|Dew Point:||51.0°F (10.6°C)|
|Wind:||From the SE at 4.7 MPH Gusting to 11.0 MPH|
|Sea Level Pressure:||26.41" (894.2 mb)|
Mostly CloudyLow: 54
Rain Showers LikelyHigh: 65 Low: 51
Rain Showers LikelyHigh: 59 Low: 40
SunnyHigh: 50 Low: 41
SunnyHigh: 53 Low: 43
Mostly cloudy, with a low around 54. South wind around 12 mph.
Rain showers likely after 8am. Mostly cloudy, with a high near 65. South southeast wind 12 to 22 mph, with gusts as high as 25 mph. Chance of precipitation is 60%. New rainfall amounts between a tenth and quarter of an inch possible.
Rain showers before 11pm, then showers and thunderstorms. Mostly cloudy, with a low around 51. South wind 16 to 26 mph, with gusts as high as 30 mph. Chance of precipitation is 100%. New rainfall amounts between 1 and 2 inches possible.
Rain showers likely. Mostly sunny, with a high near 59. West southwest wind 12 to 15 mph. Chance of precipitation is 60%. New rainfall amounts between a tenth and quarter of an inch possible.
A slight chance of rain showers before 8pm. Partly cloudy, with a low around 40. West wind 10 to 14 mph. Chance of precipitation is 20%.
Sunny, with a high near 50.
Partly cloudy, with a low around 41.
Sunny, with a high near 53.
Mostly clear, with a low around 43.
High pressure has moved off the coast of Nova Scotia. A frontal boundary is situated over the Mississippi Valley with an area of low pressure over southern Manitoba. The front will push into the Mid Atlantic tonight before becoming wrapped into the northern low once it moves over the Upper Great Lakes. Upper troughing will remain north of the region during the second half of the week.
NEAR TERM /TODAY/...
After an extended period of tranquil weather the weather pattern will become much more complex for the next 24-36 hours. As written in the synopsis high pressure has pushed east of Atlantic Canada while weak pressure/frontal boundary stretches the length of/just east of the Mississippi River. Another area of low pressure is centered near Winnipeg. This is associated with a developing upper level trough.
As the high moves away both low pressure areas will push east. Over the next 18-24 hours these two will merge into an upper level low over the upper Great Lakes. For the day expect to see increasing clouds but a continuation of the above average temperatures. Highs in the mid 70s except cooler in the west where cloud cover will be greater.
Precipitation chances will increase/spread east as the day progresses.
Speaking of temperatures - according to our daily climate summaries IAD has been 6.2 degrees above normal so far this month. DCA is 6.4 degrees above. BWI 6.5 above.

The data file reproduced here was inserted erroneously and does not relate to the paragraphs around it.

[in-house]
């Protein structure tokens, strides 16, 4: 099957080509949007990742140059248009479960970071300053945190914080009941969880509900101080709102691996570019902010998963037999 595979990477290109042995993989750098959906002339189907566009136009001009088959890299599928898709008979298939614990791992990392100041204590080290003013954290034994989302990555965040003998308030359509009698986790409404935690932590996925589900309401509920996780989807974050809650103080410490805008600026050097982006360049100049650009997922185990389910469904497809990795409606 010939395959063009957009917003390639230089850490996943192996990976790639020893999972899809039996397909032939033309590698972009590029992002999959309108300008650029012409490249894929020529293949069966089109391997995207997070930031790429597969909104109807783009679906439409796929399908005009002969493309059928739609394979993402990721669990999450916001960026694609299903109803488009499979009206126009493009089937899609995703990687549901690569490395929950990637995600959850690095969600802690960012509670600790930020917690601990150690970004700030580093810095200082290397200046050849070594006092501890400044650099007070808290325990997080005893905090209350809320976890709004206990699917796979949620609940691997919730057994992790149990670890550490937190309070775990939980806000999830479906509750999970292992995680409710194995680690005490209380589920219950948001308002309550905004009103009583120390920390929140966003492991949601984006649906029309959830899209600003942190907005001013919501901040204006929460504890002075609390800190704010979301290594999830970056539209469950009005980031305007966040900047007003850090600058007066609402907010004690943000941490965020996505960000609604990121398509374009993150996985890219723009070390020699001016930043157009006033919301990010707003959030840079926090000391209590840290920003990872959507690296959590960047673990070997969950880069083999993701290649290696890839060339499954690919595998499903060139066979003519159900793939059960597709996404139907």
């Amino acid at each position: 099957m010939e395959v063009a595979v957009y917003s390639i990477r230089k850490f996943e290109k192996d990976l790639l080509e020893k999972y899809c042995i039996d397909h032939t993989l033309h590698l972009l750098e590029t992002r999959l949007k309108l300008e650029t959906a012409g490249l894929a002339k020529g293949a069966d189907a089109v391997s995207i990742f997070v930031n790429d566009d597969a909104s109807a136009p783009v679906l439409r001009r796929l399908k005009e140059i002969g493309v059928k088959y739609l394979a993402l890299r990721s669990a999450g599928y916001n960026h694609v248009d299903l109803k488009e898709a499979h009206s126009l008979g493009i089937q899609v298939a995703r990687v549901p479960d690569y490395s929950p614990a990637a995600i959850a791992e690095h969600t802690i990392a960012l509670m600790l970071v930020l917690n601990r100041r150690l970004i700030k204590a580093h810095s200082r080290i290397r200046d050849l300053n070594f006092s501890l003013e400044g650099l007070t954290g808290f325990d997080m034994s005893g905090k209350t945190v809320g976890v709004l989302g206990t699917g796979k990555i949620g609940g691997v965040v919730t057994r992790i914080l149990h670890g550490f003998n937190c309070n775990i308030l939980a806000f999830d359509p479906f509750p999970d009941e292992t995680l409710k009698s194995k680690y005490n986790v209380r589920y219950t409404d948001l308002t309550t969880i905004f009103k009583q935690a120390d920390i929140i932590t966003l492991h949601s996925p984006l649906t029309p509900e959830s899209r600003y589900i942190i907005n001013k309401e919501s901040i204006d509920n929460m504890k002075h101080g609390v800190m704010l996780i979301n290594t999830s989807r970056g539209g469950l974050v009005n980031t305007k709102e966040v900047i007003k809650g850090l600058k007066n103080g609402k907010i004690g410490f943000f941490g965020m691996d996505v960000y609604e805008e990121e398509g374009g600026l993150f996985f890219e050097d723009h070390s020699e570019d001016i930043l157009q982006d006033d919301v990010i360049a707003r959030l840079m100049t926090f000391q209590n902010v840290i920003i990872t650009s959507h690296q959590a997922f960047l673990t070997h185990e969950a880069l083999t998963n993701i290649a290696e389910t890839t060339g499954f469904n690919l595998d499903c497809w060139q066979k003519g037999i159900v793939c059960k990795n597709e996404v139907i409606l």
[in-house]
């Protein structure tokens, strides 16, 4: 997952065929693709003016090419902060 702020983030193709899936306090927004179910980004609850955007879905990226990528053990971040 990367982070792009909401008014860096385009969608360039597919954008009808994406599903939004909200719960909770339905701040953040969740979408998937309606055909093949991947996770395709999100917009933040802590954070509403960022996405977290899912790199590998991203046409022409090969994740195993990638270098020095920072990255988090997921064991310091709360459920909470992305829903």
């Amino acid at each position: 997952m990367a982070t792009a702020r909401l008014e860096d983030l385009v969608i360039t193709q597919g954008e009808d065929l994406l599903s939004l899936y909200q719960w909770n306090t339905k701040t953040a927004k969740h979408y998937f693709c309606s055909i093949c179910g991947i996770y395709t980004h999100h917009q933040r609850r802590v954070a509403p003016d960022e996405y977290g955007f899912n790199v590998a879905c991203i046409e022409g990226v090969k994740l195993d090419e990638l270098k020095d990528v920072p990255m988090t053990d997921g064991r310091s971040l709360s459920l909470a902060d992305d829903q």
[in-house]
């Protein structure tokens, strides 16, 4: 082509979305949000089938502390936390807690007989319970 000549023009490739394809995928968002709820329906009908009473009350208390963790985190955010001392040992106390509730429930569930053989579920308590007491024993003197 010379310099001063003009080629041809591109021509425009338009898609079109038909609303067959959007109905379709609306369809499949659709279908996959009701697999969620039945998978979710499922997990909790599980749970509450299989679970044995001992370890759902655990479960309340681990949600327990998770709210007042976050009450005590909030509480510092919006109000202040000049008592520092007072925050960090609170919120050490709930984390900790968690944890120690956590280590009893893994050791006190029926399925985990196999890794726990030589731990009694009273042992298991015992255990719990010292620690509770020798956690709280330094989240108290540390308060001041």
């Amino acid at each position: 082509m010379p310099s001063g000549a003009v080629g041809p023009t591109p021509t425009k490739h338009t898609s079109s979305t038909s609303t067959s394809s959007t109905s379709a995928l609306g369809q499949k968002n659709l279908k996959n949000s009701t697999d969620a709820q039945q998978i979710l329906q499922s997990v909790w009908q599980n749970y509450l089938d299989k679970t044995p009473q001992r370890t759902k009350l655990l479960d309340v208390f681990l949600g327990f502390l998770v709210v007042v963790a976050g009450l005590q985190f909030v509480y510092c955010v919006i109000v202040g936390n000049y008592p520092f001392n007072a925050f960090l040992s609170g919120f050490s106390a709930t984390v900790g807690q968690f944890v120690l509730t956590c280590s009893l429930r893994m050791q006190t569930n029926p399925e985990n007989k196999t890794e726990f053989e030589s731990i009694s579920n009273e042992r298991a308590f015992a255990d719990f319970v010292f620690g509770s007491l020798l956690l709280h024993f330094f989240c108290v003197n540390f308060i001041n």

DCA is 1.58" below for the month on precipitation. BWI 0.96" below. IAD 0.81".
SHORT TERM /TONIGHT THROUGH WEDNESDAY/...
Tonight looks like the most active period time of weather. Front will be crossing the forecast area between 00Z and 12Z, with the band moving east of the mountains after 03Z. Ahead of the front winds are expected to be 30-40 knots at 2000 feet. The winds will be turning in that layer as well. The missing ingredient will be CAPE. But area is outlooked overall as being in a marginal risk east of the mountains - a sliver of Nelson County is included in slight risk. Still, gusty showers with isolated thunder can be expected, and given that low level wind field we'll have to keep eyes on the radar this evening into the overnight hours.
QPF of around 1" can be expected. Lows in the 60s east of the mountains, 50s west.
Tuesday the front moves off the coast - but models really don't take it very far offshore. As a result we have chance PoPs over much of the region. QPF will be low. Wind field will still be out of the southwest, so temperatures will still be quite warm for late October. Much of the region will top out in the lower 70s.
Afterwards the upper trough will draw closer to the northeast US. Temperatures Tuesday night will still be above normal, but somewhat closer to normal as lows drop back into the upper 40s east of the mountains. Likewise Wednesday's highs will be in the lower to mid 60s, much more like what a "normal" late October would be.
LONG TERM /WEDNESDAY NIGHT THROUGH SUNDAY/...
Ridging will build back into the region later Wednesday night into Thursday and remain in place through at least Friday. At the same time, a low pressure system will track from the upper Midwest, through the Great Lakes region, and then northeastward into Canada towards Hudson Bay. The associated cold front will gradually push eastward, moving into the Mid-Atlantic states during the Saturday/Sunday time period. Potent upper level energy diving southeastward behind the front may also act to help develop an area of low pressure along the front before pushing eastward offshore.
In terms of sensible weather, fair weather is expected for Thursday/Friday with chilly but seasonable morning lows (30s/40s) and near or above normal highs (60s-70). Chances for rain will then increase over the weekend, especially on Sunday as the frontal system passes through. Temperatures may be above normal on Saturday at least prior to frontal passage, but will fall below after frontal passage.